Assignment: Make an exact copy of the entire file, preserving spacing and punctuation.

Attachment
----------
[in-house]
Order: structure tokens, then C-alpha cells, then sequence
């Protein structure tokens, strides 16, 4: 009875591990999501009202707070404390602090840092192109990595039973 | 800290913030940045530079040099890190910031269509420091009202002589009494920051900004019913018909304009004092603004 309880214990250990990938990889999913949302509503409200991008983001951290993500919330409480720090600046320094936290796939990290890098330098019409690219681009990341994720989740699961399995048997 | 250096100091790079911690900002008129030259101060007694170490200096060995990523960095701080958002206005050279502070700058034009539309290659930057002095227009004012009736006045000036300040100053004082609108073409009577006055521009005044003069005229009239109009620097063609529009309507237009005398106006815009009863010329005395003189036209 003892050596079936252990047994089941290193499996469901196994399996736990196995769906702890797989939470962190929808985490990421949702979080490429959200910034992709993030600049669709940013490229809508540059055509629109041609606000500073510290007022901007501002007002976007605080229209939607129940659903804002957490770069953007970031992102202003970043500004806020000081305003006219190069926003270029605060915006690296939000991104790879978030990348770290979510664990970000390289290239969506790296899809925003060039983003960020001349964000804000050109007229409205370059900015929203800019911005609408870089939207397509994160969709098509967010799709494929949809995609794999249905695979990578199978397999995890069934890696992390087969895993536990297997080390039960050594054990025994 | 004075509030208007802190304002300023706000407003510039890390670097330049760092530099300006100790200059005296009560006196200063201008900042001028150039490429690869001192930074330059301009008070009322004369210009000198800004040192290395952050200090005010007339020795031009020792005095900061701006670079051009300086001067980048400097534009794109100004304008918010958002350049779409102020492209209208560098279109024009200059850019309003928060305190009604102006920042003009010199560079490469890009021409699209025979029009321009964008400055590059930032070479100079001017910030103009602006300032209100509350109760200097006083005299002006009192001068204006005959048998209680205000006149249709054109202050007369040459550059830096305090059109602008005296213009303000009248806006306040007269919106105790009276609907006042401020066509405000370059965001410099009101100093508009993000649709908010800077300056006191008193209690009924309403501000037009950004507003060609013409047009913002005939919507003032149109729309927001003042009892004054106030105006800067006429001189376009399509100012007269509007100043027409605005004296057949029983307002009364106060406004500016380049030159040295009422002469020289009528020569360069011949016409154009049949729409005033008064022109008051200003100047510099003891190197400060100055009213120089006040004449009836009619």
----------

[in-house]
Order: structure tokens, then C-alpha cells, then sequence
């Protein structure tokens, strides 16, 4: 009875591990999501009202707070404390602090840092192109990595039973 | 800290913030940045530079040099890190910031269509420091009202002589009494920051900004019913018909304009004092603004 309880214990250990990938990889999913949302509503409200991008983001951290993500919330409480720090600046320094936290796939990290890098330098019409690219681009990341994720989740699961399995048997 | 250096100091790079911690900002008129030259101060007694170490200096060995990523960095701080958002206005050279502070700058034009539309290659930057002095227009004012009736006045000036300040100053004082609108073409009577006055521009005044003069005229009239109009620097063609529009309507237009005398106006815009009863010329005395003189036209 003892050596079936252990047994089941290193499996469901196994399996736990196995769906702890797989939470962190929808985490990421949702979080490429959200910034992709993030600049669709940013490229809508540059055509629109041609606000500073510290007022901007501002007002976007605080229209939607129940659903804002957490770069953007970031992102202003970043500004806020000081305003006219190069926003270029605060915006690296939000991104790879978030990348770290979510664990970000390289290239969506790296899809925003060039983003960020001349964000804000050109007229409205370059900015929203800019911005609408870089939207397509994160969709098509967010799709494929949809995609794999249905695979990578199978397999995890069934890696992390087969895993536990297997080390039960050594054990025994 | 004075509030208007802190304002300023706000407003510039890390670097330049760092530099300006100790200059005296009560006196200063201008900042001028150039490429690869001192930074330059301009008070009322004369210009000198800004040192290395952050200090005010007339020795031009020792005095900061701006670079051009300086001067980048400097534009794109100004304008918010958002350049779409102020492209209208560098279109024009200059850019309003928060305190009604102006920042003009010199560079490469890009021409699209025979029009321009964008400055590059930032070479100079001017910030103009602006300032209100509350109760200097006083005299002006009192001068204006005959048998209680205000006149249709054109202050007369040459550059830096305090059109602008005296213009303000009248806006306040007269919106105790009276609907006042401020066509405000370059965001410099009101100093508009993000649709908010800077300056006191008193209690009924309403501000037009950004507003060609013409047009913002005939919507003032149109729309927001003042009892004054106030105006800067006429001189376009399509100012007269509007100043027409605005004296057949029983307002009364106060406004500016380049030159040295009422002469020289009528020569360069011949016409154009049949729409005033008064022109008051200003100047510099003891190197400060100055009213120089006040004449009836009619």